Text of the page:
When do spreadsheets fail your receivables?

Motasim Zawawi

Jan 22, 2024


The digital spreadsheet has been a key player in business starting from from VisiCalc in 1979 to modern day Excel and Google Sheets. Originating as a humble ledger, it has morphed into a versatile tool in nearly every business back-office function, especially in managing accounts receivable (AR).

Almost every AR team we've interacted with utilizes spreadsheets in some capacity for managing their collection processes and maintaining customer communication. This trend became apparent to us quite early in our engagement with finance teams across various industries. It brought up a simple question: Why do many businesses, even with advanced accounting software that hosts all their invoice data, revert back to spreadsheets for these tasks?

Common use cases for using Excel

Here's a look at a standard spreadsheet commonly used by collections teams below.

As you might have guessed, you can easily find that information in your accounting software within a few clicks. Finance and collection teams often resort to spreadsheets to layer additional information and track certain aspects of the AR process:

  • Tracking invoice follow-up statuses

  • Documenting customer communication, replies, context, and next steps

  • Centralizing data from various systems

  • Tracking payments

  • Creating AR reports

By linking invoice data with customer communication details, these spreadsheets essentially become a specialized 'CRM for invoices,' tailored to the unique needs of the collections process.

Where do spreadsheets fall short?

While setting up a basic CRM in Excel for a handful of invoices can be straightforward and effective, this approach often falls short for larger companies with more intricate collection workflows. In these scenarios, such DIY CRMs quickly become outdated, necessitate increased manpower for management, and can slow down the cash conversion cycle. Despite its initial convenience, Excel's limitations can lead to inefficiencies and missed opportunities in optimizing cash flow, especially in more complex business environments.

Shortcoming 1: Tracking invoice follow-ups

While spreadsheets can track due dates and overdue periods, they lack the functionality to prompt timely follow-ups, leading to delayed collections and an increase in Days Sales Outstanding (DSO). Furthermore, effective customer follow-up depends on prompt action and team coordination, but spreadsheets lack alerts for specific actions based on past interactions. This limitation can result in missed opportunities for efficient collection.

Shortcoming 2: Documenting customer communication, replies, and context

Spreadsheets are not inherently designed for documenting invoice follow-ups and replies. Typically, communication with customers occurs through external channels like email, WhatsApp, SMS, or phone calls. These interactions then need to be manually recorded and summarized in the spreadsheet to keep the CRM up-to-date. Information such as payment promises, contract negotiations, and invoice disputes are critical to document especially when planning to remind customers about their invoices. Collection teams will have to fit all that info in one cell for each customer, leading to lost context and confusing sheets.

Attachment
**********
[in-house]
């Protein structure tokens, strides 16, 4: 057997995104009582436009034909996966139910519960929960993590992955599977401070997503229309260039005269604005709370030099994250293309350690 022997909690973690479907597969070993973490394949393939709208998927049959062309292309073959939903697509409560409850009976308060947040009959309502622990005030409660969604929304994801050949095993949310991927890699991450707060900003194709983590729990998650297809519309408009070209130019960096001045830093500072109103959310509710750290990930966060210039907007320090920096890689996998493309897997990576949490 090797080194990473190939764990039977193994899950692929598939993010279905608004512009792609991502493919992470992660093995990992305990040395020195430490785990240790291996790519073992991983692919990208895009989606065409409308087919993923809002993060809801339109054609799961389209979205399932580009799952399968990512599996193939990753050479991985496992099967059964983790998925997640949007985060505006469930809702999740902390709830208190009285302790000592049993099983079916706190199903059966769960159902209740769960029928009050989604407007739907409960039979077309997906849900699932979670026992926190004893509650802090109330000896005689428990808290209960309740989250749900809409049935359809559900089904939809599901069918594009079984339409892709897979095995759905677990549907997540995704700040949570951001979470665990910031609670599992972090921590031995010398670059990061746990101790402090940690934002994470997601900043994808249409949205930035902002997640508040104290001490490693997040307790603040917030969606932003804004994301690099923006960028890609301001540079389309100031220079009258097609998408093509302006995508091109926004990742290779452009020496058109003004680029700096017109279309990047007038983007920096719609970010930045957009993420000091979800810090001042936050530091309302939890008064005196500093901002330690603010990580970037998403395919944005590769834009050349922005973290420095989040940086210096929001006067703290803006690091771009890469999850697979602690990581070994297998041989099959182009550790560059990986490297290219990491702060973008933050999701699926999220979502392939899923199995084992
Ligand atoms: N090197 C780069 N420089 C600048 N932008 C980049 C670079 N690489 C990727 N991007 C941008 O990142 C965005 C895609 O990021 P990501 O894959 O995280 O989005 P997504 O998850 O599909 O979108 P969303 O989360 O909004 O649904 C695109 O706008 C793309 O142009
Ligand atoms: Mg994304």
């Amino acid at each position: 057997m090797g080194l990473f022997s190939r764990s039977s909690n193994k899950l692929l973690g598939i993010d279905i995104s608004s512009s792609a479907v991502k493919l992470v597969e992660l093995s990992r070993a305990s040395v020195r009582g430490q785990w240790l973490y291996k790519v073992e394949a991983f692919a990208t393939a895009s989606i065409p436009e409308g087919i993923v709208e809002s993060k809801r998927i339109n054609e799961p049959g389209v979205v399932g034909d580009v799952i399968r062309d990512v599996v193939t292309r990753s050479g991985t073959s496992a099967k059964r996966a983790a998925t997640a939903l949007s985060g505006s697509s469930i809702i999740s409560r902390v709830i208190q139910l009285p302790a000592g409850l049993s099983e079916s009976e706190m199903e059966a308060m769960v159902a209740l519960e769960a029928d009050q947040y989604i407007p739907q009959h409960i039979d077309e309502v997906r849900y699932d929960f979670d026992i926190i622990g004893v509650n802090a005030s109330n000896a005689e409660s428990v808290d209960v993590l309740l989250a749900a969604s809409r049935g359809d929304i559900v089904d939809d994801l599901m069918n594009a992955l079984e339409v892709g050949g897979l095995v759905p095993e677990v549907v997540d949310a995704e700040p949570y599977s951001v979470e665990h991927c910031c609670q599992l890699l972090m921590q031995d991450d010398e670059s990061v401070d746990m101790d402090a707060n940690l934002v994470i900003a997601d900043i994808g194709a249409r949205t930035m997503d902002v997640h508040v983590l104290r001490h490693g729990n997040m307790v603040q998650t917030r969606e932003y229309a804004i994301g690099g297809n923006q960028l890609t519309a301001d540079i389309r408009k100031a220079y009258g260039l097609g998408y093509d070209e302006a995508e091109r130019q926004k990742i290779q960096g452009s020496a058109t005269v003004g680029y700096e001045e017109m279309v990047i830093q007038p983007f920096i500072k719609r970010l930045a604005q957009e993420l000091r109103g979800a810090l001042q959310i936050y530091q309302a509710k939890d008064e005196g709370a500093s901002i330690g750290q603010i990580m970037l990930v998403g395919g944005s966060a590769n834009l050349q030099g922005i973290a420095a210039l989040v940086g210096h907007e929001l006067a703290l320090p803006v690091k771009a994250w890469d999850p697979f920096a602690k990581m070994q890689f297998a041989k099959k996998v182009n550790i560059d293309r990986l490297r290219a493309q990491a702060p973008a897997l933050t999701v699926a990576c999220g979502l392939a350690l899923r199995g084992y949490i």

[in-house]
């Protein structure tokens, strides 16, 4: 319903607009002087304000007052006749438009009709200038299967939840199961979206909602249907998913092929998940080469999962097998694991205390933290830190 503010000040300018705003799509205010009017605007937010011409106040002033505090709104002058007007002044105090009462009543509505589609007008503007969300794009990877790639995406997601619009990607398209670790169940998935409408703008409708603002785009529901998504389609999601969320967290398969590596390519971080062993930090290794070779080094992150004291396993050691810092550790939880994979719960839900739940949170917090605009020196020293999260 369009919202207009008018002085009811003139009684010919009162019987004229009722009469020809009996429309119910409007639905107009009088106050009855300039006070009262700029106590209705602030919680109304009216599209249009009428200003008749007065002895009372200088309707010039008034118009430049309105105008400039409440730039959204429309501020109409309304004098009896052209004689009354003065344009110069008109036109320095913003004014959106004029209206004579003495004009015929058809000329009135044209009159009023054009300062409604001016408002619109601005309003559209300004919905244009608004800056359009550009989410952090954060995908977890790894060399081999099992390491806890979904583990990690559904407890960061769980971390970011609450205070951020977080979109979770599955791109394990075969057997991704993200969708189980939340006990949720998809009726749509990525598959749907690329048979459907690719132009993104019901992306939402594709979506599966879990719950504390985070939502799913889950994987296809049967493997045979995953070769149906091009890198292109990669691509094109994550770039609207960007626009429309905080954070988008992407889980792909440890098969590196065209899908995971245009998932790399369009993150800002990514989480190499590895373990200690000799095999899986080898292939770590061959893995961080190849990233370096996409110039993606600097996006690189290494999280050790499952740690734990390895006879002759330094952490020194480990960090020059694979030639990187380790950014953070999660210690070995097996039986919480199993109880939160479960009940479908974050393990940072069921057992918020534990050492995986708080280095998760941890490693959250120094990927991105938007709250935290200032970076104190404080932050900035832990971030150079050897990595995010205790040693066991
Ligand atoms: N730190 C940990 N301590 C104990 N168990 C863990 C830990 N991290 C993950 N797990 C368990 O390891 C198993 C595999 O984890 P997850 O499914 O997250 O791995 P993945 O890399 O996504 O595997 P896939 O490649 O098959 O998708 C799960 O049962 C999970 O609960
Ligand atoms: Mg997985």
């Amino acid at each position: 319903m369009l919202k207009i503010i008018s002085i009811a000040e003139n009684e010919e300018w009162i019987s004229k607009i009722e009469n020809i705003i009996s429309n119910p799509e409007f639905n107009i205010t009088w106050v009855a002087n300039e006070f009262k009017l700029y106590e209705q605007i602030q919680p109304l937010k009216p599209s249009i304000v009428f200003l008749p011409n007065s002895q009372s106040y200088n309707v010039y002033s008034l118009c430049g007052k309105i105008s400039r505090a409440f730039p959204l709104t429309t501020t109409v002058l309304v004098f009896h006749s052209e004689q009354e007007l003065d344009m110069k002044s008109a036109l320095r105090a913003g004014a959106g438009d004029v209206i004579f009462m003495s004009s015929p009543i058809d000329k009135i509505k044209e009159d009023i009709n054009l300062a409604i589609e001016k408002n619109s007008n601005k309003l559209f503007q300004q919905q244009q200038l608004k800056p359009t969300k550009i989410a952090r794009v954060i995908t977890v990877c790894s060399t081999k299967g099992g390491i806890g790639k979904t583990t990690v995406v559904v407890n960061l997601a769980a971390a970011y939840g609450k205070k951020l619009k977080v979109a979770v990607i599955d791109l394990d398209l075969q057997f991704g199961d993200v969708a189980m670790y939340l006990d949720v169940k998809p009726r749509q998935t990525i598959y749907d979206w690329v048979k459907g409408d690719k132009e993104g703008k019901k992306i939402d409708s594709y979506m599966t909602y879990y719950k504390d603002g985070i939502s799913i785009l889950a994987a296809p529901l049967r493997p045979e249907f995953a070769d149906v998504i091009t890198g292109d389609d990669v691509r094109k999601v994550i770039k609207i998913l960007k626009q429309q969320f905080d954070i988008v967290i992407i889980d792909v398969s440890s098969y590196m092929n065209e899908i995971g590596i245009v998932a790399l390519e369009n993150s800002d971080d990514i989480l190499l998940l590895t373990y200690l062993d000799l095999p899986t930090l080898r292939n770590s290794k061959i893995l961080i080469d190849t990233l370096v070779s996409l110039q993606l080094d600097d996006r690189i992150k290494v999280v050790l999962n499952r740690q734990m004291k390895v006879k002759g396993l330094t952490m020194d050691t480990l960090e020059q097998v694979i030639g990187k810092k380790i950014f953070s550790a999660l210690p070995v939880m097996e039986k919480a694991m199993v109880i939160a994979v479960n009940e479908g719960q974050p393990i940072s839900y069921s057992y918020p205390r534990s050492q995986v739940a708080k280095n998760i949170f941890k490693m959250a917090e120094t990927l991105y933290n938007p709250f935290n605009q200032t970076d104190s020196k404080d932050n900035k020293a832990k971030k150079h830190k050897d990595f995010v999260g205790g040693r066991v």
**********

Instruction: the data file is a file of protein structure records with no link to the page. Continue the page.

Shortcoming 3: Centralizing data from various systems

Many companies involve their sales teams in the collection process, leveraging the detailed customer data stored in their dedicated CRMs, including contract details and payment terms – information that's invaluable to finance and AR teams. To consolidate invoice and customer data, collection teams often resort to using a spreadsheet, but this presents a significant challenge: manually transferring data from the sales CRM to the spreadsheet, a task that typically involves a time-consuming and error-prone process of copying and pasting.

Shortcoming 4: Tracking payments

To keep their spreadsheets current with the latest invoice statuses, collection teams must regularly check their accounting software for new payments and then manually update these in the spreadsheet. However, this process poses another challenge: if a payment is overlooked and a customer is mistakenly sent a reminder, it can lead to an uncomfortable and potentially damaging situation.

Shortcoming 5: Synchronization and orchestration

Accounting software is typically the source of truth for invoice data, but the lack of synchronization with Excel leads to human errors, which can disrupt the collection cycle and generate outdated AR analytics. Neglecting to send a payment reminder for a new unpaid invoice, demanding incorrect sums, forgetting to send payment confirmation, or even sending reminders for disputed invoices can disrupt the entire billing cycle.

When is the time to upgrade?

From our experience, companies often outgrow the use of spreadsheets for managing their AR when they exceed an annual revenue of 4 million SAR or begin issuing more than 30 invoices per month. At this stage, the complexity and volume of transactions demand a more robust system.

Feel free to reach out to us to learn more about how we can upgrade your collection process and maintain a healthy DSO as you scale, and stay tuned for our upcoming blog to learn how to upgrade your AR management procedures.